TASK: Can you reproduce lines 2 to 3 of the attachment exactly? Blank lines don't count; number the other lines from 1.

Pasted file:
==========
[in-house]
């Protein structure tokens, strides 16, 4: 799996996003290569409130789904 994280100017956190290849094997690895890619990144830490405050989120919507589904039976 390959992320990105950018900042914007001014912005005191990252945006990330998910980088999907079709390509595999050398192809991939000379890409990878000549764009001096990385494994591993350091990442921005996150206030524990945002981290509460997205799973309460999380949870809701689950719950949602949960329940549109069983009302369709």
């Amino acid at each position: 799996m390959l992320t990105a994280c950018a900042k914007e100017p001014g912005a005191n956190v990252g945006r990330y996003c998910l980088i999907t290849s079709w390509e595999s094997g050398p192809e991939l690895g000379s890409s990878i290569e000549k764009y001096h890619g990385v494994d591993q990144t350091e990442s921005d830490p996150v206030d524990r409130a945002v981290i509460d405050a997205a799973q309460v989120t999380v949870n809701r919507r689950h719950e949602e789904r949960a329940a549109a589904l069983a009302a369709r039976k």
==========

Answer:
């Protein structure tokens, strides 16, 4: 799996996003290569409130789904 994280100017956190290849094997690895890619990144830490405050989120919507589904039976 390959992320990105950018900042914007001014912005005191990252945006990330998910980088999907079709390509595999050398192809991939000379890409990878000549764009001096990385494994591993350091990442921005996150206030524990945002981290509460997205799973309460999380949870809701689950719950949602949960329940549109069983009302369709």
């Amino acid at each position: 799996m390959l992320t990105a994280c950018a900042k914007e100017p001014g912005a005191n956190v990252g945006r990330y996003c998910l980088i999907t290849s079709w390509e595999s094997g050398p192809e991939l690895g000379s890409s990878i290569e000549k764009y001096h890619g990385v494994d591993q990144t350091e990442s921005d830490p996150v206030d524990r409130a945002v981290i509460d405050a997205a799973q309460v989120t999380v949870n809701r919507r689950h719950e949602e789904r949960a329940a549109a589904l069983a009302a369709r039976k």